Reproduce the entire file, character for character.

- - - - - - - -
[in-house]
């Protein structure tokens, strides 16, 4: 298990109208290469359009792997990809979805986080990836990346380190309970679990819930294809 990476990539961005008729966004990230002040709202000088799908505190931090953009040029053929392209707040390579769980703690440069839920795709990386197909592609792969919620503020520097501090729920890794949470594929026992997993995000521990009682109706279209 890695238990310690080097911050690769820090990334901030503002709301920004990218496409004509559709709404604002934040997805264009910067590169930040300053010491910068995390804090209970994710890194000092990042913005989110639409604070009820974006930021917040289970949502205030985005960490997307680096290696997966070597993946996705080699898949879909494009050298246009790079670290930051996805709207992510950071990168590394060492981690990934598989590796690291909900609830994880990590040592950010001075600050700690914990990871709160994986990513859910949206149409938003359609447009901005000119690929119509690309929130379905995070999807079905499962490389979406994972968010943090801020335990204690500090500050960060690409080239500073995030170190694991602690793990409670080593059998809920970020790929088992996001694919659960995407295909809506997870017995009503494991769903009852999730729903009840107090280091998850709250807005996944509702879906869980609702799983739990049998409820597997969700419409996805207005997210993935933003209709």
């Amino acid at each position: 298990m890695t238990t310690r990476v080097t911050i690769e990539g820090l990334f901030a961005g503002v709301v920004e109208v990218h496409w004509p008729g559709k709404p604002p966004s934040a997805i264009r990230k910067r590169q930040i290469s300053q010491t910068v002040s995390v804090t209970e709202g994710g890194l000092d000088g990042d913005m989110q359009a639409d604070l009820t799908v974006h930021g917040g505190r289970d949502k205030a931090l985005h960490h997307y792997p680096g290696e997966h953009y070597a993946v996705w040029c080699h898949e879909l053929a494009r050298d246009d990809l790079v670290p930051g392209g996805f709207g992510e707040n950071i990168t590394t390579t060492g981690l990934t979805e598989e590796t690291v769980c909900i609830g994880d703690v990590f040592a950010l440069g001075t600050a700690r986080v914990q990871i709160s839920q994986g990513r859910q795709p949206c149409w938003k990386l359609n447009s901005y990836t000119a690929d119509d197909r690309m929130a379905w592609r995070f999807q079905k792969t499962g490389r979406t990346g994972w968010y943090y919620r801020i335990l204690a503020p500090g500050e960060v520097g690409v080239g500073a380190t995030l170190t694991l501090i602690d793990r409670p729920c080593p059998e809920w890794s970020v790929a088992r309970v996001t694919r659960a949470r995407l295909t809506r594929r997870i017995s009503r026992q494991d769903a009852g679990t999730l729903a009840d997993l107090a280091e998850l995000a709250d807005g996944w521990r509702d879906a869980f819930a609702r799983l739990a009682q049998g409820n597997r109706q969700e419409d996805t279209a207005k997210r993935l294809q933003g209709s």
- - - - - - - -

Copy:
[in-house]
């Protein structure tokens, strides 16, 4: 298990109208290469359009792997990809979805986080990836990346380190309970679990819930294809 990476990539961005008729966004990230002040709202000088799908505190931090953009040029053929392209707040390579769980703690440069839920795709990386197909592609792969919620503020520097501090729920890794949470594929026992997993995000521990009682109706279209 890695238990310690080097911050690769820090990334901030503002709301920004990218496409004509559709709404604002934040997805264009910067590169930040300053010491910068995390804090209970994710890194000092990042913005989110639409604070009820974006930021917040289970949502205030985005960490997307680096290696997966070597993946996705080699898949879909494009050298246009790079670290930051996805709207992510950071990168590394060492981690990934598989590796690291909900609830994880990590040592950010001075600050700690914990990871709160994986990513859910949206149409938003359609447009901005000119690929119509690309929130379905995070999807079905499962490389979406994972968010943090801020335990204690500090500050960060690409080239500073995030170190694991602690793990409670080593059998809920970020790929088992996001694919659960995407295909809506997870017995009503494991769903009852999730729903009840107090280091998850709250807005996944509702879906869980609702799983739990049998409820597997969700419409996805207005997210993935933003209709």
């Amino acid at each position: 298990m890695t238990t310690r990476v080097t911050i690769e990539g820090l990334f901030a961005g503002v709301v920004e109208v990218h496409w004509p008729g559709k709404p604002p966004s934040a997805i264009r990230k910067r590169q930040i290469s300053q010491t910068v002040s995390v804090t209970e709202g994710g890194l000092d000088g990042d913005m989110q359009a639409d604070l009820t799908v974006h930021g917040g505190r289970d949502k205030a931090l985005h960490h997307y792997p680096g290696e997966h953009y070597a993946v996705w040029c080699h898949e879909l053929a494009r050298d246009d990809l790079v670290p930051g392209g996805f709207g992510e707040n950071i990168t590394t390579t060492g981690l990934t979805e598989e590796t690291v769980c909900i609830g994880d703690v990590f040592a950010l440069g001075t600050a700690r986080v914990q990871i709160s839920q994986g990513r859910q795709p949206c149409w938003k990386l359609n447009s901005y990836t000119a690929d119509d197909r690309m929130a379905w592609r995070f999807q079905k792969t499962g490389r979406t990346g994972w968010y943090y919620r801020i335990l204690a503020p500090g500050e960060v520097g690409v080239g500073a380190t995030l170190t694991l501090i602690d793990r409670p729920c080593p059998e809920w890794s970020v790929a088992r309970v996001t694919r659960a949470r995407l295909t809506r594929r997870i017995s009503r026992q494991d769903a009852g679990t999730l729903a009840d997993l107090a280091e998850l995000a709250d807005g996944w521990r509702d879906a869980f819930a609702r799983l739990a009682q049998g409820n597997r109706q969700e419409d996805t279209a207005k997210r993935l294809q933003g209709s």